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Media & Interactive
Case Study: Correcting Adolescent Idiopathic Scoliosis
What is Adolescent Scoliosis?
Scoliosis occurs when a child (or an adult) develops an abnormal sideways bend in his or her spine. If scoliosis emerges between the ages of 10 – 18, then we say that the child has “adolescent scoliosis.” If the cause of the scoliosis is unknown (as is often the case), then we additionally say that the child has adolescent idiopathic scoliosis (or AIS).
AIS typically emerges between the ages of 10 – 12, when growth spurts in the spine are common. In fact, according to the Scoliosis Research Society, 4% of adolescents will develop scoliosis by age 18, when adulthood height is finally achieved.
For reasons not fully understood, girls are 10 times more likely to develop AIS than boys. And, approximately 30% of these girls have a family history of scoliosis. Although researchers have yet to detect a “scoliosis” gene, this strongly suggests that AIS might have a genetic component.
Meet The Patient
The patient was a 16-year-old female with severe AIS. Physical examination, patient history, and x-rays revealed the following symptoms of scoliosis:
- Severe Spinal Deformity: The x-rays revealed that the patient had severe AIS, which is defined as >40 degrees of spinal curvature. In the patient’s case, the thoracic spine arced 59 degrees to the right side (a condition also known as dextroscoliosis or DS). DS creates a C- or S-shaped bend in the spine. As such, the patient had developed a second, compensatory curve to the left in her lumbar spine.
- Body Image Issues: Because the patient’s scoliosis was visible, the patient admitted to experiencing body image issues. In addition to wanting spinal fusion to relieve her pain, the patient also wished to reduce the outward signs of her spinal deformity.
- Rib Hump: Because the patient’s scoliotic curve was more prominent on the right side, the patient had also developed a noticeable right rib hump. This condition can sometimes require thoracoplasty, in which a doctor must remove sections of the patient’s ribs. Although this was not the case for our patient, you might need a thoracoplasty if:
- Your doctor can’t fix your rib hump with spinal fusion or having you wear a brace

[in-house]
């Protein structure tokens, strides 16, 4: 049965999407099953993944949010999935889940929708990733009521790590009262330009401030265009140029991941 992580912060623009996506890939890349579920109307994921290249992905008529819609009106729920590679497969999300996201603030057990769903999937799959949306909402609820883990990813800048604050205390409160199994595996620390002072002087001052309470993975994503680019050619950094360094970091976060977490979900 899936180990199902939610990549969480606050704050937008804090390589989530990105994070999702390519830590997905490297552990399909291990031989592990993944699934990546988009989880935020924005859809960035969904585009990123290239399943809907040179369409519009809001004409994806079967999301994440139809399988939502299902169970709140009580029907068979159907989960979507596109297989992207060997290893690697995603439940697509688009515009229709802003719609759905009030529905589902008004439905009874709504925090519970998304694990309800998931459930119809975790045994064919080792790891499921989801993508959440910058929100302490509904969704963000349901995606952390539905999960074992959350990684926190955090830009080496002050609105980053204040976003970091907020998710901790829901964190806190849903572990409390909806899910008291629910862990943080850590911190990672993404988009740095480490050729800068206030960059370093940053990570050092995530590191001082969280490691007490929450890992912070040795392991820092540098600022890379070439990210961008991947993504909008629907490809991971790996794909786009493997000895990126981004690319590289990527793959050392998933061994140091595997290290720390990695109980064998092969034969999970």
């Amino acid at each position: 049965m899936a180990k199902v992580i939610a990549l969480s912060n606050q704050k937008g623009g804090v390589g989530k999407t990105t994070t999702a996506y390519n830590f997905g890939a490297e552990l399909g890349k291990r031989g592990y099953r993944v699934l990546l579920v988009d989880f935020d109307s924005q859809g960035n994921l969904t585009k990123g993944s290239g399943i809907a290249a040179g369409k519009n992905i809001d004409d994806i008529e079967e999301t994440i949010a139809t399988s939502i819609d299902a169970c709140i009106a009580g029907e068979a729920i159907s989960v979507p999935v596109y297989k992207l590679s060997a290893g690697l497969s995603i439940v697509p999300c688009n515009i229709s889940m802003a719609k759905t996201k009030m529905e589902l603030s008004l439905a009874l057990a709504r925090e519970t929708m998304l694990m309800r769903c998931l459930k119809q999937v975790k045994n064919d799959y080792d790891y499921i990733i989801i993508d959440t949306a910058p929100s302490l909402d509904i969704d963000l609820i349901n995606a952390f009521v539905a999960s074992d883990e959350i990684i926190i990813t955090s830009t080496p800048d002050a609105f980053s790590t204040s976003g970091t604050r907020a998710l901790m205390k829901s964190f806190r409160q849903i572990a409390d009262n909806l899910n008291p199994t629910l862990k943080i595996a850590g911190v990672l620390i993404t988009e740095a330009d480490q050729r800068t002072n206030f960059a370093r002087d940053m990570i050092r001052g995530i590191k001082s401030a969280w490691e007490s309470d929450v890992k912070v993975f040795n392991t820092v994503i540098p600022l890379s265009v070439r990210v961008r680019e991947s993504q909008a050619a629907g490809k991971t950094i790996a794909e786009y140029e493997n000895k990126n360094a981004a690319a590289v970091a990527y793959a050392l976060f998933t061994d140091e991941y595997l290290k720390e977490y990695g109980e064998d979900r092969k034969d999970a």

- Your rib hump endangers or restricts your lung function
Although these were the signs of scoliosis that were most common in our patient, keep in mind that other individuals with scoliosis may have:
- Asymmetrical shoulders, hips, or torso
- Reduced range of motion in the torso
- Difficulty walking or the start of a limip
- Neurological issues, such as tingling, numbness, or urinary incontinence
- Spinal cord compression
- Muscular issues, such as cramps, spasms, or weakness
- Trouble breathing or regulating heart and lung function
When Does AIS Require Surgery?
If your child has a large curve from scoliosis (> 50 degrees), then your child will likely require surgery to improve their quality of life. Sometimes, the progression of the curve can be halted in children if the curve is <50. However, once your child reaches skeletal maturity, bracing is no longer an effective option for scoliosis correction.
To determine if your child has reached skeletal maturity, your doctor may take x-rays of the child’s pelvis. By examining the crest of the hip, your doctor can determine how advanced your child’s growth is. (Often, your doctor will measure this growth on the Risser Scale. 0 to 1 on the scale indicates that your child is in the midst of a rapid growth spurt. In contrast, a 4 or 5 on the scale would signal that growth is nearly complete.)
Once your doctor has determined how “mature” your child’s spine is, he or she will decide if observation, bracing, or surgical treatment will be the most effective. Usually, your doctor will only consider observation to be appropriate when the curve is very small. (Unfortunately, scoliosis can progress very rapidly when we don’t take prompt action.)